A lot of my time is currently spent feeding, and sometimes ‘fixing’, community cats.
‘Fixing’ means neutering or spaying cats, and both domestic and feral (wild) cats need it.
Here’s a blog post I wrote about the issue –
The Best Ways to Fix/Neuter Cats
Cats are incredibly fertile animals and it’s best to get them fixed (spayed. neutered) as soon as possible – about four weeks old.
There are two types of cats to get fixed – domestic and feral cats. The way you ‘trap’ them may be slightly different accordingly. Both may enter a cat carrier easily if enticed with a little bit of food in there.
Feral cats live outside and tend to react very badly to capture. Often they’re hard to catch. They tend to be very smart and know when something is up, like you trying to catch them!
I’ve caught cats for 9 years very peacefully with cat carriers, which seems a gentler way to me. However due to one of the feral cats – Princess – scratching vet Dr. Oliviera of South Miami Animal Clinic recently, I now have to use cages to catch the cats.
I had been scared of using traps – the one I’d looked at before had slammed shut so quickly and fiercely I almost caught my hand in there. And it was noisy.
Luckily this time I was loaned a cage that also had a door that can be lifted and secured at one end. I put a little wet cat food in a can at the further end for Black Beauty gently after him.
He was taken to the vet – Dr. Oliviera – by a friend, and she kindly kept him at her home that night as it was very cold (even in Miami!), and it was safer for him as a black cat as the street he lives on in South Miami sometimes has drivers who race down there. Cats do get killed as a result.
Feral cats are sometimes kept overnight at a vet’s or trappers to keep them safe as after being fixed they tend to be woozy and not able to balance or walk as usual. So it’s dangerous for them to be let out into the wild. They are unable to defend themselves from dangerous environmental factors as they usually would – like other animals or traffic.
Unfortunately Black Beauty was desperate to get out of the cage in the night and gashed his forehead trying to get out. It could have been worse. I don’t blame him for going crazy trying to get out. He was alone in a cage in a strange room all night. The one time I had an injured cat – Beastie (he had hurt his leg jumping off a balcony coming to greet me) he was kept in a cage for him to recuperate. I slept on the floor next to him and gave him lots of good energy. He recovered remarkably quickly – two weeks instead of two months.
So I think it’s really important to stay close to cats and give them love in stressful circumstances. And also tell them what’s going on.
Before a house move, for example, I told eight of the feral cats that I was feeding that we were going to move and we moved successfully. Now they’re love bugs – but still basically feral.
Your domestic cat may well be easier to trap than a feral cat.
Cats shouldn’t eat before surgery – although of course you usually have to entice a feral cat with a little food. It can be the same with domestic cats. The reason for not eating is so there’s no chance of them vomiting during the surgery, as it could kill them.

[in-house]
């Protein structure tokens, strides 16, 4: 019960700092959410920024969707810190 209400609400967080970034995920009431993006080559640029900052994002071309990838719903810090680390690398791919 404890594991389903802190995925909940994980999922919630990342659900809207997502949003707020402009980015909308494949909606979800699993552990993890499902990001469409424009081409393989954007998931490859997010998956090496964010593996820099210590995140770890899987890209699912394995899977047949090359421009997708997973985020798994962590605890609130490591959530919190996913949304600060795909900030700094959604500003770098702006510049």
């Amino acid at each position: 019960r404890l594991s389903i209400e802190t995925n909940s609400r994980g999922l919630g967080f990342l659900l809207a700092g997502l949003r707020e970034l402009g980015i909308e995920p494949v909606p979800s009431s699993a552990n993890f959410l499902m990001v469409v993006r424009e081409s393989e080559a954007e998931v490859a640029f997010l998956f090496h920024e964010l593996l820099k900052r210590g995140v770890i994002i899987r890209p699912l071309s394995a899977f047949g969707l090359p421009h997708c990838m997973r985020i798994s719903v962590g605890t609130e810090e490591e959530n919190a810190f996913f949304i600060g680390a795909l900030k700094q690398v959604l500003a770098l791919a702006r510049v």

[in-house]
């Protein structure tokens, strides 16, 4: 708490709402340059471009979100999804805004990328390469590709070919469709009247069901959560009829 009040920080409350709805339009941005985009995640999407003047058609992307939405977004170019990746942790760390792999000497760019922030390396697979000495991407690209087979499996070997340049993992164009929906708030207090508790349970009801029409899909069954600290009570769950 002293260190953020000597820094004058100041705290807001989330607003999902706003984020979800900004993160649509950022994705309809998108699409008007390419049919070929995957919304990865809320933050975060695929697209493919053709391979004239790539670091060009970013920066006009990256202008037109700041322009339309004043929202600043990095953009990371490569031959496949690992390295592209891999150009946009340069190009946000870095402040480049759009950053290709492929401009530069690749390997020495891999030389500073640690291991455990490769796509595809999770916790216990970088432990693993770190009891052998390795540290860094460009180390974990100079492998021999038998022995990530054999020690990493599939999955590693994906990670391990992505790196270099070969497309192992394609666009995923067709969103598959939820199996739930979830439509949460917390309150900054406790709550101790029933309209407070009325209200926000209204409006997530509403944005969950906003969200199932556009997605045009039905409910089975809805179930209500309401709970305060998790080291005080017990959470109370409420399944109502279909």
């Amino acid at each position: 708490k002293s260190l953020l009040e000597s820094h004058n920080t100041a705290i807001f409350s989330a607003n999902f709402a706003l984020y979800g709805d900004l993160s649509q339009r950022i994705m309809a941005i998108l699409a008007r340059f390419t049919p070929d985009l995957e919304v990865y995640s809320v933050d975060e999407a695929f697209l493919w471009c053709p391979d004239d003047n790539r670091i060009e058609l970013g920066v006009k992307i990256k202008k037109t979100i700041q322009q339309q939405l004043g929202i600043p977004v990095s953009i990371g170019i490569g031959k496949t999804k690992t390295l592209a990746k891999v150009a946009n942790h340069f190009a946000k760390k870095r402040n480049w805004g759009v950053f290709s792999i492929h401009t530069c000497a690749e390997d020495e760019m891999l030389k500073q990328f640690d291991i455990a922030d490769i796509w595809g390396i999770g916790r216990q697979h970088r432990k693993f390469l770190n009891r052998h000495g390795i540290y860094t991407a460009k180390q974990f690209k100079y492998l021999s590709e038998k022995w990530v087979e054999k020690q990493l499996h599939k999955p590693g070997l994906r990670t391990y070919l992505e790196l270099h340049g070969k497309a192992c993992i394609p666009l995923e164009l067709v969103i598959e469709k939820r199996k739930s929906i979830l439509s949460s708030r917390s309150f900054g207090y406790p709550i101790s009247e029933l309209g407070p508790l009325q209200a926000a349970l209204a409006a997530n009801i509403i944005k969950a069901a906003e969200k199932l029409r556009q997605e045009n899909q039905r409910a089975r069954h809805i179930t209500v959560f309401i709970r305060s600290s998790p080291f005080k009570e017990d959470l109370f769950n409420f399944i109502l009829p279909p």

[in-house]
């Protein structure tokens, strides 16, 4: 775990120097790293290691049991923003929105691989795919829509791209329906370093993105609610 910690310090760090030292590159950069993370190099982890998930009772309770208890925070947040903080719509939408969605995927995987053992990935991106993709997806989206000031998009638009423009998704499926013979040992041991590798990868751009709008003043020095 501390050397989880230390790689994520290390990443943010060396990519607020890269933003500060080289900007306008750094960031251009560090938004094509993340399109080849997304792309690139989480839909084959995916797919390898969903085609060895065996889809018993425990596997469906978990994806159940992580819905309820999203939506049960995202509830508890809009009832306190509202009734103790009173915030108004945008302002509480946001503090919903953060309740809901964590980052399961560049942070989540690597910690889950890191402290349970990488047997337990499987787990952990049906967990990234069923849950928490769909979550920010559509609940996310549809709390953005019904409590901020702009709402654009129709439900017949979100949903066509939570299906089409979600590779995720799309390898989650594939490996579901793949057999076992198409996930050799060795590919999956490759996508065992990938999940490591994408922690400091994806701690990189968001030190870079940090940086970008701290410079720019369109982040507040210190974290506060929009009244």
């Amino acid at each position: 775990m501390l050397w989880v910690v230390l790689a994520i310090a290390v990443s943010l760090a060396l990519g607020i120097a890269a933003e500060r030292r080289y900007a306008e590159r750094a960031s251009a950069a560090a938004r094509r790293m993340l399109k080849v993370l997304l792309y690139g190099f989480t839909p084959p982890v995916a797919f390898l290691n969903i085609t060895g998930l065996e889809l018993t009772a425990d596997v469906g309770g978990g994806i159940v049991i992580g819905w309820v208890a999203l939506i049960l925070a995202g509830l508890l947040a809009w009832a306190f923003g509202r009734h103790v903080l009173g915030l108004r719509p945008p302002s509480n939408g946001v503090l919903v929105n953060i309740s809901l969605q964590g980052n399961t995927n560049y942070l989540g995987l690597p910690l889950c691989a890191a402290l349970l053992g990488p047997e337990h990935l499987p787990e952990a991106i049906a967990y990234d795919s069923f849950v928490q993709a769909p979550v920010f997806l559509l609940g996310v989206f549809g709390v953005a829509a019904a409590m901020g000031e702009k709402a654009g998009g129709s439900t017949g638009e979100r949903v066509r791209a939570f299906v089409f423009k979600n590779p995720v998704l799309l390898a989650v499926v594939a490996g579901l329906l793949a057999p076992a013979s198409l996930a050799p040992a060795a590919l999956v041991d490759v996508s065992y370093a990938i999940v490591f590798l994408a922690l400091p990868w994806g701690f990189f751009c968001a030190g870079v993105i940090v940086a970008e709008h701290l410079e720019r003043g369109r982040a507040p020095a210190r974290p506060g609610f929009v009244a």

Preparation of the cat carrier or cage –
- Make sure it’s clean, particularly if it’s been used for other cats previously. You can wash it down and when it’s dry put newspaper or animal pee pads on the floor of the carrier and a blanket, if preferred.
- You can also prepare the carrier/cage by spraying it with valerian diluted in water, which helps calm the cat.
- For indoor cats you can burn frankincense in an oil burner and that can be very calming for them.
Once the cat is caught – and be fast when closing a carrier door, and firm, but not alarming – cover the carrier or trap with a piece of cloth. This helps calm them also. Make sure the material is suitable for the weather – not thick in a warm environment for example – and that the cat will be able to breathe easily with it over them.
Always be as serene and calm as possible when catching cats and taking them to a vet.
I always talk to cats when they are going to be trapped, telling them beforehand that it’s going to happen and why, that they’ll be safe. When they’re caught I reassure them and tell them they’re safe, they’re just going to go to the vet’s and have a little sleep, they’ll safe and then they’re not going to have kittens or make any babies, which is best for everybody.
These suggestions should help the cats you fix – and you – have the least stressful time when undergoing this important experience. Even though the cats I’ve fixed have been understandably stressed at the time, they’ve always been loving with me afterwards – so I think talking to them and sending them good energy really works.
Good luck with catching your domestic and/community cats!
I would love to hear from you below.
DONATIONS welcome for the feeding and fixing of the community cats I care for at email@example.com via Paypal and Zelle.
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